I am not a green thumb by any means, as evidenced by the cactus that died in my care. I just can’t believe the lemon tree we planted is bearing so much fruit!
Come to think of it, I can’t take any credit for this. I’ve done nothing. It’s flourishing on its own. If it weren’t for the irrigation system, it’d be dead because I’d forget to water it.
Three weeks ago, my brother emailed me the same message he always sends when he’s in a book store. “Hey, I was just at Borders,” he wrote. “Just gave your book bigger play!”
That means rearranging the baseball section of the bookcase, where he grabs copies of my Giants book, pushes the others out of the way, and then puts mine back in with the front cover facing forward. Then he takes a picture of his handiwork with his BlackBerry and emails it over to me.
Just this past week, I learned that my cousin Clarence does the same thing when he’s at a Sacramento Barnes and Noble near his workplace.
I love my family. They go to the book store, buy whatever it is they’re looking for – the latest bestseller, a magazine, maybe a cup of joe – then they go and see if my book is in stock, and if it is, they give it some love.
The problem with this redecorating is that you can get caught doing it. That was the case two Decembers ago when Little M was in a San Jose Barnes and Noble, where the book was actually on the aisle tables at the front of the store. Prime real estate, yes, but apparently not prime enough for Little M because she impulsively began to move my book from the back of the table to the front. And as she was doing so, an employee – who was right to be alarmed – asked what in the world did she think she was doing?
“My dad wrote this book and I just wanted more people to be able to see it,” she told the employee.
Amazingly enough, the employee accepted that answer and let her do her thing.
This is guerrilla marketing at its best.
The hardcover came out in 2005. And the paperback, which was slightly updated, came out in 2007. I’m just happy the book has had such a long shelf life.
One of the treats of living in Arizona is near year-round baseball. Here’s the Giants’ Kevin Frandsen getting a hit off the Yankees’ Phil Hughes in a mid-November Arizona Fall League game in Scottsdale. I shot this half-minute video with my tiny digital camera, assuming Frandsen would do something good with his at-bat, and he did!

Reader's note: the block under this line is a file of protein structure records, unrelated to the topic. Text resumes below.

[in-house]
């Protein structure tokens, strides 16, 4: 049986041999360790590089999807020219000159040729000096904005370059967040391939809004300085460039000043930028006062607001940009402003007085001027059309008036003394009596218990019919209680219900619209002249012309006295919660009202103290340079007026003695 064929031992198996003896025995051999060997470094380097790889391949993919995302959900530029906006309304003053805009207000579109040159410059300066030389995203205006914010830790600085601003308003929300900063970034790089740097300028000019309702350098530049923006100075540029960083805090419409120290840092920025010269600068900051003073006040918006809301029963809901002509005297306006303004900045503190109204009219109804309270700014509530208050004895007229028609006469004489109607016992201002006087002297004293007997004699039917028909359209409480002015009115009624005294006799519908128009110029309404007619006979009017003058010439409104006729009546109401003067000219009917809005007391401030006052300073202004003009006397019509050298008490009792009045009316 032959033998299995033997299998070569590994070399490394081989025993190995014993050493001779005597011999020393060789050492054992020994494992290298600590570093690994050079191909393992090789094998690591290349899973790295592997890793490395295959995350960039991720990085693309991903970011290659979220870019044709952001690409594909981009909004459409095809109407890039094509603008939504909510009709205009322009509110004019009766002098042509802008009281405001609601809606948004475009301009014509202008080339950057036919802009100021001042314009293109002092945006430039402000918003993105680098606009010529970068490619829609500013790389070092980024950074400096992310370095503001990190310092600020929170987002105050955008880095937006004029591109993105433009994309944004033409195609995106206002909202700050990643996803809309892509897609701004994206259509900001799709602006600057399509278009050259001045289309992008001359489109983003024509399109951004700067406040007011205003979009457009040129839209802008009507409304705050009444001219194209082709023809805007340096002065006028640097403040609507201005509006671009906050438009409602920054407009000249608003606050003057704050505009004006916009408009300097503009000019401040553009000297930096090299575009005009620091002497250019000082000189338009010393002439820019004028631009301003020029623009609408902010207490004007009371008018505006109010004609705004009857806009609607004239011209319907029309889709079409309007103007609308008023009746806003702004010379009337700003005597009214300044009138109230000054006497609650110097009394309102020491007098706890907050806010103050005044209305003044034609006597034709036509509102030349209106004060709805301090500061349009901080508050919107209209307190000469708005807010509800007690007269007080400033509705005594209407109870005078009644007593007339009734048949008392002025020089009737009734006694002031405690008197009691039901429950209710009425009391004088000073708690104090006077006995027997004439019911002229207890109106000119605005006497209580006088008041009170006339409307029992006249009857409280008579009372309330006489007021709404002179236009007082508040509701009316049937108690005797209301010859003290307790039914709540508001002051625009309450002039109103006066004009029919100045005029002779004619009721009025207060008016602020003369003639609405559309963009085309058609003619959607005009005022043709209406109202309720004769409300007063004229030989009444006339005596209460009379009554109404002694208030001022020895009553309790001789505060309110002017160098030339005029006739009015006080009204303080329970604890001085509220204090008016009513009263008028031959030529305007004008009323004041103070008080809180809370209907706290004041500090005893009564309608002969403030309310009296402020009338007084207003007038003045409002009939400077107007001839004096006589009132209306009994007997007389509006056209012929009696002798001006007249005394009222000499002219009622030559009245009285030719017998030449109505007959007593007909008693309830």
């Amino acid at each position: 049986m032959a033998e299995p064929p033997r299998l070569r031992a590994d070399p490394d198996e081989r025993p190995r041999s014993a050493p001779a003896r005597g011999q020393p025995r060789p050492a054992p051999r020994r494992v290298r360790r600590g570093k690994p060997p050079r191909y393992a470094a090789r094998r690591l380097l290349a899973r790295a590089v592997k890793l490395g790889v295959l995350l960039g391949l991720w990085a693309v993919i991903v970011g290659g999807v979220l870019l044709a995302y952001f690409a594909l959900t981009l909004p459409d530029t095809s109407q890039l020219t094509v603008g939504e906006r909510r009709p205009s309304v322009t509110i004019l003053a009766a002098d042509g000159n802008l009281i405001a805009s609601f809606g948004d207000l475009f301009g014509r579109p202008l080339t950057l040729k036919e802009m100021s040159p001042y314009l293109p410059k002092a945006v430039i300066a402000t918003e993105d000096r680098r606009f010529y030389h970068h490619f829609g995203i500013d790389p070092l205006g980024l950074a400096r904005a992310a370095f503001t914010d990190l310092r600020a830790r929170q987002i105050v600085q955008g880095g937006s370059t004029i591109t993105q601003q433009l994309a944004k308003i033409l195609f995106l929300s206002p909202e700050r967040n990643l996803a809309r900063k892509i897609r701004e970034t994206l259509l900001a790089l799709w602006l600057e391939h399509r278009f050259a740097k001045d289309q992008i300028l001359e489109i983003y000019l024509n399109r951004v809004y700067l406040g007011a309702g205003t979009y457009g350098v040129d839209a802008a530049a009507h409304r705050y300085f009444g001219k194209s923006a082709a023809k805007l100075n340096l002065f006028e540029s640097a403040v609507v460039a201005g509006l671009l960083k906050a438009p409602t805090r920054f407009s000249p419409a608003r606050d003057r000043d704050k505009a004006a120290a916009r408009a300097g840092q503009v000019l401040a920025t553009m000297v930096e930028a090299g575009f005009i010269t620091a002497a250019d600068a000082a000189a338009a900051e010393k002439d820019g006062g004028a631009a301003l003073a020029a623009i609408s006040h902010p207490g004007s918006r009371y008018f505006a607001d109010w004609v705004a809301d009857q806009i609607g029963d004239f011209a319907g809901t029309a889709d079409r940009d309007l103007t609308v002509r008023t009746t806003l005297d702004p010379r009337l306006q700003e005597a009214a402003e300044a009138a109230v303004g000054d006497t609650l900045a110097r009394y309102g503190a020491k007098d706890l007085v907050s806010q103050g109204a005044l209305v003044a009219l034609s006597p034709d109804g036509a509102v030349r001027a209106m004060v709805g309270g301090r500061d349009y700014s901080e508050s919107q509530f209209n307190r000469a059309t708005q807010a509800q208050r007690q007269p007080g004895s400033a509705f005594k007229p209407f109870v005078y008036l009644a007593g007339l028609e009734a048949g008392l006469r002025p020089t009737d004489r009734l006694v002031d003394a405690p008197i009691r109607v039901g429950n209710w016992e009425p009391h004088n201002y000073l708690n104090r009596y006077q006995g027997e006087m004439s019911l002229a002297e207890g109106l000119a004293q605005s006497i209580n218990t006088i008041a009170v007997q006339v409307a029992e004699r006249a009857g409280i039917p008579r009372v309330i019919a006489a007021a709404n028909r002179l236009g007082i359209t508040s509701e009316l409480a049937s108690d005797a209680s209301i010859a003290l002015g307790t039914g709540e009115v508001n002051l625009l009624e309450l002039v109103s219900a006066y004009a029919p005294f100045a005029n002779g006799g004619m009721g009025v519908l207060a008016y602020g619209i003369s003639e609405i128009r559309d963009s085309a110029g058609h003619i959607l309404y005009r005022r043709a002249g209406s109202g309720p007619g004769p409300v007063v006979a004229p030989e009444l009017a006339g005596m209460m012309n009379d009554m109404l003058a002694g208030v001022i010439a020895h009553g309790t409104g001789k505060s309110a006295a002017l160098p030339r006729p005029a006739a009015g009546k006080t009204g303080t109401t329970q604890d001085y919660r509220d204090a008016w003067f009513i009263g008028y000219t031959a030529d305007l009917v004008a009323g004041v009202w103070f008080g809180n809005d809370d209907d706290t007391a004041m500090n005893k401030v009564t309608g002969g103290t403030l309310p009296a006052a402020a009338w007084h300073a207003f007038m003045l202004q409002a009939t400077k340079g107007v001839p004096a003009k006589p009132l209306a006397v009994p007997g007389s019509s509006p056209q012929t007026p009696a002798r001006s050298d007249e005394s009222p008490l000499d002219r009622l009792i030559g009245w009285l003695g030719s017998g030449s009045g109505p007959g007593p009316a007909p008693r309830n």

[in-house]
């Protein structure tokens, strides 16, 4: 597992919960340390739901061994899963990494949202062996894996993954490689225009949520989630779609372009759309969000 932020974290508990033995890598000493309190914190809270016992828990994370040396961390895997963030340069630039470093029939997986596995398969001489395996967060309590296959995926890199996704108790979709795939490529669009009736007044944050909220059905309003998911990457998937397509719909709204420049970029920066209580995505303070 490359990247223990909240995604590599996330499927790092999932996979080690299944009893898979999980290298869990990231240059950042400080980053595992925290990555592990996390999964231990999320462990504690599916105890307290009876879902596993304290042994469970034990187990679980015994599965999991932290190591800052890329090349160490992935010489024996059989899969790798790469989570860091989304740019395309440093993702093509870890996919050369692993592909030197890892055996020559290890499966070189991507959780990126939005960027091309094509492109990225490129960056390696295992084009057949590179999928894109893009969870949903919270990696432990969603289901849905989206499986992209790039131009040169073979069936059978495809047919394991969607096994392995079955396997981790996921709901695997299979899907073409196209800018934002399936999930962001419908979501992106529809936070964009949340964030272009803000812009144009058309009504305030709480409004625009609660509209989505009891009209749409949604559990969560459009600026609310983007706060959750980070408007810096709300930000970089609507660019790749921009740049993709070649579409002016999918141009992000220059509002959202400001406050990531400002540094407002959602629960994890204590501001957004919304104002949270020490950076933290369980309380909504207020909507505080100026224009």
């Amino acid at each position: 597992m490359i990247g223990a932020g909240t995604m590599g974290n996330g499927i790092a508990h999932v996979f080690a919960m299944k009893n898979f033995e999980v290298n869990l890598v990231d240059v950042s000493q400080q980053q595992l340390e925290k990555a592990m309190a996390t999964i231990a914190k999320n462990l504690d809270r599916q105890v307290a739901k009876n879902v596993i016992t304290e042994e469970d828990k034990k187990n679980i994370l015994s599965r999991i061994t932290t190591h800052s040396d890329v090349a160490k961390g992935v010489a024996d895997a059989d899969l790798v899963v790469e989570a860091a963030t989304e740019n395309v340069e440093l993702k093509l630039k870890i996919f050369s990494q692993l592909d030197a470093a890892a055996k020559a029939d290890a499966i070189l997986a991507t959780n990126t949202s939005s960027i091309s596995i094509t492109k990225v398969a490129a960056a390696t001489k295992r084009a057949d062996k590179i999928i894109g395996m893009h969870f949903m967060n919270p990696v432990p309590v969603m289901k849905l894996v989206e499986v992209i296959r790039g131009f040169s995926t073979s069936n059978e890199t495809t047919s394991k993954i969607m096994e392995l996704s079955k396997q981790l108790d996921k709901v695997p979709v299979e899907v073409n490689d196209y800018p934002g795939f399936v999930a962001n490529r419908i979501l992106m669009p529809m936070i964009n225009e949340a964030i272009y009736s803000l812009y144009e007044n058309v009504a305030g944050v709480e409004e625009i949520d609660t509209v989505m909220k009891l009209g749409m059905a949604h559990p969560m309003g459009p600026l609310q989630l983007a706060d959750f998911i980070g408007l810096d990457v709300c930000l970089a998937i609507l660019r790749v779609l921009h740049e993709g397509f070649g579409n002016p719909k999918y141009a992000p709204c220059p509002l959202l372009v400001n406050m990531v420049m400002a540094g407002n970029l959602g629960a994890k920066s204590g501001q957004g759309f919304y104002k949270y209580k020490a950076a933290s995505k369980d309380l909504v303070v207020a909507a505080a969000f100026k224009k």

This summer, I attended Camper Van Beethoven’s 25th anniversary concert at the Fillmore in San Francisco – and I was one of the younger ones in the crowd. Plenty of gray hair and gray beards in the crowd. I did the math and realized that while I discovered the band in college, they formed when I was in junior high, meaning their core audience is older than me. So I scanned the people around me again, and thought, “Yeah, that’s about right.”
A few Sundays ago, I was in a small Scottsdale club to catch Kate Voegele, and the crowd was dominated by teens and twentysomethings. There were some thirtysomethings, people in my age group. So it was a nice mix. But as two opening acts came and went, and Voegele was halfway through her set, I noticed that the people my age hung back. They seemed incredibly bored. Some paced. Some sat on bar stools in the corner. I couldn’t figure them out. And then I realized, with a bit of horror, that these people were parents and were simply there to chaperone their kids.
I can’t win.
I should have taken my own advice. On my family’s Web site where we sell our Giants’ season tickets, I had written this to entice people to buy baseball tickets from us: “Bring a mitt. Foul balls come our way.”
Last Wednesday, sure enough, a foul ball came my way. A line drive, hit hard, screamed toward me from several hundred feet away like a heat-seeking missile. My initial thought was: holy sh–. It’s coming my way!
So I stood.
And in those three or four seconds, I had these frenzied thoughts:
I can catch it!
Wait, it’s going to hurt!
But I can catch it!
The ball was above me. I knew I had to reach high above my head and jump a little for the ball to hit square on my palms. Should I reach out and touch someone, or in this case, something? I was at AT&T Park, after all. But did I really want to hurt my hand, maybe break it, for a stupid foul ball? (more…)